The basic premise of Buylogy is intriguing, and highly relevant to the future of marketing. Lindstrom, the self-branded “futurist,” hypothesizes that fMRI technology can reveal our true consumer preferences. Focus groups and qualitative research just don’t cut it, because, as he says in the book, we don’t fully realize what truly drives us. No one will say “I bought that Luis Vuitton bag because it appealed to my sense of vanity, and I want my friends to know I can afford a $500 purse.”
So, after scanning the brains of volunteers, Lindstrom outlined some startling conclusions. Apparently graphic warnings about cigarettes backfire and actually increase smokers’ cravings. Smokers claim they’re deterred from lighting up, but their brains reveal otherwise. Lindstrom also discovers that strong brands activate the same centers in the brain as religious devotion. And, mirror neurons allow us to experience the same reaction as whomever we’re watching. So, if we watch someone hit a home run, our brains mirror the activity in the home run hitter’s brain.
But, if you read the above paragraph, you don’t need to read the whole book. Those few nuggets of interesting are couched beneath Lindstrom’s almost too-chatty style and lack of true insight beyond reporting how cool he is, how cool his idea is, and how cool things like iPods are. The book feels shallow.
A subject like neuromarketing and brain scanning comes riddled with inherent ethical questions, or so I expected. But in the beginning of Buyology, Lindstrom glibly announces that he doesn’t have ethical concerns about the studies, and, at the end of the book, he offers little analysis of the value of this research to society or its potential misuses. On the last page, he spends all of three paragraphs explaining that living with an onslaught of advertising is inevitable, because unplugging would be dreadfully boring. He claims that reading Buyology will allow you to avoid being duped by commercials and marketing, etc. Eh. I don’t believe him. His grand conclusion seems kind of tacked on. I would have preferred a thoughtful analysis of the societal implications of brain scanning and marketing.
Last but not least, I hesitate to pick on an author’s actual personality, but I think Lindstrom’s ego can take it. As a reader, I think of nonfiction narrators as characters, similar to fictional ones. Malcolm Gladwell is a likeable nonfiction narrator/character. I would gladly have him over for dinner.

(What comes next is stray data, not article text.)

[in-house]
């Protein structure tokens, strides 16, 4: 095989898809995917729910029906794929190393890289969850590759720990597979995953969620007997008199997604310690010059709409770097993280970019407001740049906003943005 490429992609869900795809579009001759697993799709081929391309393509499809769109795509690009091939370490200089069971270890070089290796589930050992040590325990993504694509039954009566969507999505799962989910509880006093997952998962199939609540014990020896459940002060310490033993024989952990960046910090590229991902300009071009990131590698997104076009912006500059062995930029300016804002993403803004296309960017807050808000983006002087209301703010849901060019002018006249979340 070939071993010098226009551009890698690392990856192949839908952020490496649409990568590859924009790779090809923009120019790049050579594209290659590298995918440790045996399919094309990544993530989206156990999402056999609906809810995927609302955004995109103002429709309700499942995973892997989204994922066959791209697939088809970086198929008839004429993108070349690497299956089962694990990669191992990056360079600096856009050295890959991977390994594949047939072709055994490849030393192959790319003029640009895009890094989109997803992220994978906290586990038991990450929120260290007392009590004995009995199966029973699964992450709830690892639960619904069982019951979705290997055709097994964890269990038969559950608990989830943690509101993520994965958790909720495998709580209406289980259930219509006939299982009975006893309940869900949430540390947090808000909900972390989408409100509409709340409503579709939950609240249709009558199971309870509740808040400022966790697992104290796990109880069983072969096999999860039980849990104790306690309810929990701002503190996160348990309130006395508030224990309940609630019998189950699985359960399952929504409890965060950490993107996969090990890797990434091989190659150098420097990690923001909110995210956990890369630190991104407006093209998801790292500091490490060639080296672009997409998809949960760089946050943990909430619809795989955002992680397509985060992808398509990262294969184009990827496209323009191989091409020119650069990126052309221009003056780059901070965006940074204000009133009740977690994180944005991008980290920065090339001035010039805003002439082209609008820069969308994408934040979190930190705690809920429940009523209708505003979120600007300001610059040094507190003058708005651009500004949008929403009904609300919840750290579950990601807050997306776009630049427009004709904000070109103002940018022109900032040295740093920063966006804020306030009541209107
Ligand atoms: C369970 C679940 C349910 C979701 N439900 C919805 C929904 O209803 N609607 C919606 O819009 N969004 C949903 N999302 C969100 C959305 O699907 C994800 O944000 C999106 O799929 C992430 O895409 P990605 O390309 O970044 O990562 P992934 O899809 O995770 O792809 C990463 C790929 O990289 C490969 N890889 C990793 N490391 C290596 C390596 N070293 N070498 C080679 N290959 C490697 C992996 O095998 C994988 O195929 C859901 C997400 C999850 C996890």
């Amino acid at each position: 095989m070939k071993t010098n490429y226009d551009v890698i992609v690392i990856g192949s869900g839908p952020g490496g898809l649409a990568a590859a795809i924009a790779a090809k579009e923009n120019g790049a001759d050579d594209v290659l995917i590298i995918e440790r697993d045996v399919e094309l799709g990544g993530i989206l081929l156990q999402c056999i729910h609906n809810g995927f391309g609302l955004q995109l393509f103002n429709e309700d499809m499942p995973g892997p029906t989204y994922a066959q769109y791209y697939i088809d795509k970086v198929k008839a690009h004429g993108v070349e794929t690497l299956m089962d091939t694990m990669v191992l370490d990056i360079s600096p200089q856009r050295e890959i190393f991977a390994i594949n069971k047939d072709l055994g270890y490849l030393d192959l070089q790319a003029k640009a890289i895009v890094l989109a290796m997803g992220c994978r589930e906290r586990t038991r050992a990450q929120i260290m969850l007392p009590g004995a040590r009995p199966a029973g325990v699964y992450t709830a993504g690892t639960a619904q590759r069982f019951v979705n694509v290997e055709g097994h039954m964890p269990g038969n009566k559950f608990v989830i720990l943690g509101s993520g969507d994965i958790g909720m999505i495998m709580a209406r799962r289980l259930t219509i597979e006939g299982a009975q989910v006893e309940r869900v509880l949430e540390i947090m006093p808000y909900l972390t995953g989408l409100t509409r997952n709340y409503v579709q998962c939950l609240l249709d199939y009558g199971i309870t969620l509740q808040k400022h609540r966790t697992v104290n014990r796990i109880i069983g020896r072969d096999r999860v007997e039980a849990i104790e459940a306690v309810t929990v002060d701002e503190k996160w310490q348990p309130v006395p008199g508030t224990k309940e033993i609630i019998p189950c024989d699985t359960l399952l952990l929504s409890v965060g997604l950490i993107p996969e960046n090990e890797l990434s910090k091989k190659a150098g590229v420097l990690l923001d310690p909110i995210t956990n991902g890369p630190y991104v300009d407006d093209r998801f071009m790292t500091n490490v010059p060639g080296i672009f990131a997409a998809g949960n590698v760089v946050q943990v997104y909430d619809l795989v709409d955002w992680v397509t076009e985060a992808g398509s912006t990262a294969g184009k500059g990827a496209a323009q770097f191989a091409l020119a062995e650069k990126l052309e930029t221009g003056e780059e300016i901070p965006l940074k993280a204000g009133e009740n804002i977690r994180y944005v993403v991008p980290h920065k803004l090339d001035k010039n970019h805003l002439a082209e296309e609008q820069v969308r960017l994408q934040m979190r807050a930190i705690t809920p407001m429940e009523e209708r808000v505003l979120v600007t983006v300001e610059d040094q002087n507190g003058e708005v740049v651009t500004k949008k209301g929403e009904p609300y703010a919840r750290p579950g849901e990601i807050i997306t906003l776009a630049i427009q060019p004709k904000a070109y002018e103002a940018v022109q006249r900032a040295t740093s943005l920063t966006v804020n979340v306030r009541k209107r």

Lindstrom, though, blasts his ego at the reader and becomes unlikeable and irritating in the process. A quick example: “Why did I bother to write a book about neuromarketing? After all, I run several businesses, I constantly fly all over the globe advising top executives–heck, I’m only home sixty days out of the year.” Maybe it’s because I just watched Up in the Air, but I immediately thought of George Clooney’s globetrotting character bragging about frequent flier miles and days on the road.
Unfortunately, the nonfictional Lindstrom doesn’t have a character arc of heart-touching change like Clooney. He’s the same irritating author in the beginning as the end. As the Prologue (not written by him) says, “Like a Pre-Raphaelite painting there is a glow that emanates from Martin as if he was destined to be on stage.”
Check out his website if you have any doubt about that. Be warned, it contains music that you can’t turn off, a talking Lindstrom video that starts automatically, flashy little price tag things, and a bar of scrolling text.
Shiver takes a new twist on werewolf mythology, and it works. Really well. Much better than sparkly vampires.
In Stiefvater’s world, humans become wolves in the Wisconsin winter, in response to the cooler temperatures. The transformed wolves aren’t slathering monsters with ripped-shirt biceps–they’re simply, literally wolves. The one distinguishing characteristic of these wolves is their eyes, which remain exactly the same as their human eyes once were.
Sam, the wolf guy in the story, has pure yellow eyes. Grace, a pragmatic girl who mysteriously survived a wolf bite unscathed, notices these eyes on “her” wolf, the one who saved her from becoming wolf-chow in a childhood attack. She spends years mooning over “her” wolf from the window of her house.